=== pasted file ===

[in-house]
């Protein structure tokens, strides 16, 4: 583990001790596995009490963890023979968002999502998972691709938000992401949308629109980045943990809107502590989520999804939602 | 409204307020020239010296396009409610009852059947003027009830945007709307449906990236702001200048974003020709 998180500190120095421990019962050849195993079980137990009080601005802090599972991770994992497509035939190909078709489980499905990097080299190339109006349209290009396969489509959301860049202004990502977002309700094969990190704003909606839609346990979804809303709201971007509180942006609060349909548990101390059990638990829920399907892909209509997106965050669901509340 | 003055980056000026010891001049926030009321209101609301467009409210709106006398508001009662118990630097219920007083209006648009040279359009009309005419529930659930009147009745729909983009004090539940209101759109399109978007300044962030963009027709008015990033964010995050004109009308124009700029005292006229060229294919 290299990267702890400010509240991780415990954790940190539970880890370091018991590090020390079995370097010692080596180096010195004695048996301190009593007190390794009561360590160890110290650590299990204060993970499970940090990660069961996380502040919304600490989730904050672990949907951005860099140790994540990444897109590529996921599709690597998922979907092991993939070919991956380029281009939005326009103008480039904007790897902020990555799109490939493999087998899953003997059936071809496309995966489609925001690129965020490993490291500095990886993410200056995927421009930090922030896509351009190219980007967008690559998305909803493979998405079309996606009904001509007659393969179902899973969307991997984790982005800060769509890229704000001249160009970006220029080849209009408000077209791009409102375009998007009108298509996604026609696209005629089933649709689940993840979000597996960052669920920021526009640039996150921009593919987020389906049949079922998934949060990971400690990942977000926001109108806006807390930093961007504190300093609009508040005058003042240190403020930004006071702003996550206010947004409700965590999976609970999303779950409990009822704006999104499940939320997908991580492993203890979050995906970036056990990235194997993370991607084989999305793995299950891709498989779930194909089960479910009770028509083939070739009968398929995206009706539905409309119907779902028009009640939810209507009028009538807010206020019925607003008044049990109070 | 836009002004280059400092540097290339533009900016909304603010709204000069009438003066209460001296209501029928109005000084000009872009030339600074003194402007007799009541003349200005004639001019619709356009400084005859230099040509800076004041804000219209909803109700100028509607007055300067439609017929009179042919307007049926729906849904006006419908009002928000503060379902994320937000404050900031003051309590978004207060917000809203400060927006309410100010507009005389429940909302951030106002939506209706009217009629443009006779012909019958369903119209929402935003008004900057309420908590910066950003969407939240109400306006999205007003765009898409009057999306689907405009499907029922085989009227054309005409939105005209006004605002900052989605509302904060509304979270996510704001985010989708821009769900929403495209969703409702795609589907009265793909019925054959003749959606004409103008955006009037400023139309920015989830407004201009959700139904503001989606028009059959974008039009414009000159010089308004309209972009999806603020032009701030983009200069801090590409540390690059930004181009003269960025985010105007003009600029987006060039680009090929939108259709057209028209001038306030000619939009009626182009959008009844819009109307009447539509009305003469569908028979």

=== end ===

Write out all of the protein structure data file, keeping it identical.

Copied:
[in-house]
């Protein structure tokens, strides 16, 4: 583990001790596995009490963890023979968002999502998972691709938000992401949308629109980045943990809107502590989520999804939602 | 409204307020020239010296396009409610009852059947003027009830945007709307449906990236702001200048974003020709 998180500190120095421990019962050849195993079980137990009080601005802090599972991770994992497509035939190909078709489980499905990097080299190339109006349209290009396969489509959301860049202004990502977002309700094969990190704003909606839609346990979804809303709201971007509180942006609060349909548990101390059990638990829920399907892909209509997106965050669901509340 | 003055980056000026010891001049926030009321209101609301467009409210709106006398508001009662118990630097219920007083209006648009040279359009009309005419529930659930009147009745729909983009004090539940209101759109399109978007300044962030963009027709008015990033964010995050004109009308124009700029005292006229060229294919 290299990267702890400010509240991780415990954790940190539970880890370091018991590090020390079995370097010692080596180096010195004695048996301190009593007190390794009561360590160890110290650590299990204060993970499970940090990660069961996380502040919304600490989730904050672990949907951005860099140790994540990444897109590529996921599709690597998922979907092991993939070919991956380029281009939005326009103008480039904007790897902020990555799109490939493999087998899953003997059936071809496309995966489609925001690129965020490993490291500095990886993410200056995927421009930090922030896509351009190219980007967008690559998305909803493979998405079309996606009904001509007659393969179902899973969307991997984790982005800060769509890229704000001249160009970006220029080849209009408000077209791009409102375009998007009108298509996604026609696209005629089933649709689940993840979000597996960052669920920021526009640039996150921009593919987020389906049949079922998934949060990971400690990942977000926001109108806006807390930093961007504190300093609009508040005058003042240190403020930004006071702003996550206010947004409700965590999976609970999303779950409990009822704006999104499940939320997908991580492993203890979050995906970036056990990235194997993370991607084989999305793995299950891709498989779930194909089960479910009770028509083939070739009968398929995206009706539905409309119907779902028009009640939810209507009028009538807010206020019925607003008044049990109070 | 836009002004280059400092540097290339533009900016909304603010709204000069009438003066209460001296209501029928109005000084000009872009030339600074003194402007007799009541003349200005004639001019619709356009400084005859230099040509800076004041804000219209909803109700100028509607007055300067439609017929009179042919307007049926729906849904006006419908009002928000503060379902994320937000404050900031003051309590978004207060917000809203400060927006309410100010507009005389429940909302951030106002939506209706009217009629443009006779012909019958369903119209929402935003008004900057309420908590910066950003969407939240109400306006999205007003765009898409009057999306689907405009499907029922085989009227054309005409939105005209006004605002900052989605509302904060509304979270996510704001985010989708821009769900929403495209969703409702795609589907009265793909019925054959003749959606004409103008955006009037400023139309920015989830407004201009959700139904503001989606028009059959974008039009414009000159010089308004309209972009999806603020032009701030983009200069801090590409540390690059930004181009003269960025985010105007003009600029987006060039680009090929939108259709057209028209001038306030000619939009009626182009959008009844819009109307009447539509009305003469569908028979």